Democrat Doug Jones waves to supporters on Dec. 12 in Birmingham, Ala. (John Bazemore/Associated Press)

Doug Jones will be the next senator from Alabama, the first Democrat to hold that position in the state since Howell Heflin retired in 1996 and Sen. Richard C. Shelby, reading the writing on the wall, shifted to the GOP in 1994.

Jones carried 25 of the state’s 67 counties. In each county, he did better than Democratic presidential nominee Hillary Clinton did during the 2016 general election; in 12 counties, he won where Clinton didn’t.

It has been about 15 hours since Jones won, as of writing, and a lot of analysis of the results will ensue. But one factor has largely flown under the radar: In 11 counties, Jones actually received more votes than Clinton. Not a higher vote margin — actual votes, even though 59 percent of voters statewide cast ballots in the 2016 election and the special election on Tuesday turned out only 37 percent of voters, according to Edison Media Research.

Interestingly, with only one exception the counties that Jones flipped aren’t the ones in which he earned more votes than Clinton. In other words, Jones earned more Democratic votes than Clinton in 10 counties that he lost anyway. In total, he outperformed Clinton by about 13,300 votes in those 11 counties. He beat Republican Roy Moore by about 20,700 as of Wednesday morning.

In every county, Moore received fewer votes than Republican Donald Trump did in the presidential election last year — at least a third fewer.

In no county did Jones earn more than 30 percent fewer votes than Clinton.

Notice the broad swing in three of the 11 counties where he earned more votes than Clinton: Madison, Shelby and Baldwin. He lost the latter two, but between these three counties he earned 11,275 more votes than did Clinton while Moore earned nearly 114,000 votes fewer than Trump.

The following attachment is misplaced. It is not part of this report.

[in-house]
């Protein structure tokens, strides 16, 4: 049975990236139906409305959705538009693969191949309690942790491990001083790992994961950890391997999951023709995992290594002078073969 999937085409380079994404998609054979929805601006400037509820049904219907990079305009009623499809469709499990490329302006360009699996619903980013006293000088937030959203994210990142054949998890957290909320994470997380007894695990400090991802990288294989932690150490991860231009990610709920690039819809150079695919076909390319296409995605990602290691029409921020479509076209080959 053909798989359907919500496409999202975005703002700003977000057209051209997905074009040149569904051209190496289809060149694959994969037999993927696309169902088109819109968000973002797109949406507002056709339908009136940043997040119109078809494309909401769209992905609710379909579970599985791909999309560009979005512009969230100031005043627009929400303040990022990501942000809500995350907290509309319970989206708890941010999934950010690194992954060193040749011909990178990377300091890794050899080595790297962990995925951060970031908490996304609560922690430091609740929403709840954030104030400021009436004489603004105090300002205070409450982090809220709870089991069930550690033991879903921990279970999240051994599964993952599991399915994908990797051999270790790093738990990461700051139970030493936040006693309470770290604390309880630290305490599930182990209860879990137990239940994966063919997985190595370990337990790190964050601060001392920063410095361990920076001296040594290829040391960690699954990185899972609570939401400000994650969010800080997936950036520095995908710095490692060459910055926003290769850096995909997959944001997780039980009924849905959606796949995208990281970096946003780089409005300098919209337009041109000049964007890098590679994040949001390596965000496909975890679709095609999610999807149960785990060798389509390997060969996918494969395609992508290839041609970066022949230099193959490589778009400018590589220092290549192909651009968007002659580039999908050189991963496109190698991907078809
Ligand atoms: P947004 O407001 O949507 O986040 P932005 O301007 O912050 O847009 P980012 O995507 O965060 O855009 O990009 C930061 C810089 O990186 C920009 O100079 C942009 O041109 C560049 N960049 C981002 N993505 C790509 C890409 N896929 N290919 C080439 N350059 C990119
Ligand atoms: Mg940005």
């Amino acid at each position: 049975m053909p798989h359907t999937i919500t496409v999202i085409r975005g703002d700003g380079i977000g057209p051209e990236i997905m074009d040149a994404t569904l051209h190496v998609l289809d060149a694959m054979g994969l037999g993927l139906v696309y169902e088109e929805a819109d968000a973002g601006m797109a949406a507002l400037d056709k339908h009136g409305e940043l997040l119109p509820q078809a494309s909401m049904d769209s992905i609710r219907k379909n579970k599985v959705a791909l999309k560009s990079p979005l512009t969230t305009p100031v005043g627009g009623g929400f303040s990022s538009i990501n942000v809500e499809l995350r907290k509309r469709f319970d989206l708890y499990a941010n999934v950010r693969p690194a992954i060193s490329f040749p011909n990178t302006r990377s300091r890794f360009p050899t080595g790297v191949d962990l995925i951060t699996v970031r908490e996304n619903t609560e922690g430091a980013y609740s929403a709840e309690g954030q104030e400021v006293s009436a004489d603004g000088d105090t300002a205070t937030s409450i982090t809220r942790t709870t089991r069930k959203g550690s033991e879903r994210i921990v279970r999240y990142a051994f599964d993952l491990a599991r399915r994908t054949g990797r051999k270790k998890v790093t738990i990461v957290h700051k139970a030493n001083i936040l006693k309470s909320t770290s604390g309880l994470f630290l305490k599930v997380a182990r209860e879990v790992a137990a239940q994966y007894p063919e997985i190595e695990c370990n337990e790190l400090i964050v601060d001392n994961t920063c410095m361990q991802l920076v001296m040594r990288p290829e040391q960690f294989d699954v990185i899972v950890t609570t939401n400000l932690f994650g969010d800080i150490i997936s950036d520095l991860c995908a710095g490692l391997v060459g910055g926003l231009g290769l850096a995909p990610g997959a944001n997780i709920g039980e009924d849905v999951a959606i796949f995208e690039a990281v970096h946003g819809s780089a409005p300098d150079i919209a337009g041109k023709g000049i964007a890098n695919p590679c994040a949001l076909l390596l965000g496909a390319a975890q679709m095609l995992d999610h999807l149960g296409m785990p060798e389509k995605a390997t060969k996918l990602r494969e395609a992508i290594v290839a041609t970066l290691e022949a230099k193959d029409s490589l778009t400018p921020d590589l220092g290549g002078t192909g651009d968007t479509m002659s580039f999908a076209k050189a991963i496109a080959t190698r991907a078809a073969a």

Notice, too, that Jones’s performance vs. Clinton’s actually improved as his performance against Moore was worse. In other words, places where Moore did better were more likely to give Jones more votes than Clinton last year. This is probably explained in part by voters in heavily Republican places feeling more compelled to vote for Jones than they did Clinton.

This also means that Jones’s performance relative to Clinton’s was worse in counties with higher black populations. Those counties voted heavily for both Clinton and Jones; he had more room to improve on Clinton’s performance in places where she did far worse. And he did.

There are two reasons Jones might have outperformed Clinton: more support for him as a candidate than there was for Clinton and/or an increase in turnout.

Who in those counties might have come out to vote for Jones but didn’t last year? One factor that is important to consider is that the 2016 race in Alabama was a foregone conclusion, with Trump, like Republicans before him back to 1980, winning the state. Since 1984, no Republican has won the state by fewer than six points; since 2004, the margin has been at least 20 points. If you live in a heavily Republican county in a heavily Republican state, there’s less reason to head to the polls for a presidential general election than in other places.

An interesting example is Etowah County, which is 15 percent non-Hispanic black, according to the Census Bureau and which Moore won by 19 points, compared to Trump’s nearly 50-point win last year. Jones earned 168 more votes than Clinton while Moore earned more than 16,000 fewer votes than Trump. Was this Moore people staying home while Jones voters came out to the polls? Or was it people weighing in heavily against Moore?

If it was the latter, that’s a bit embarrassing for Moore. Etowah is his home county.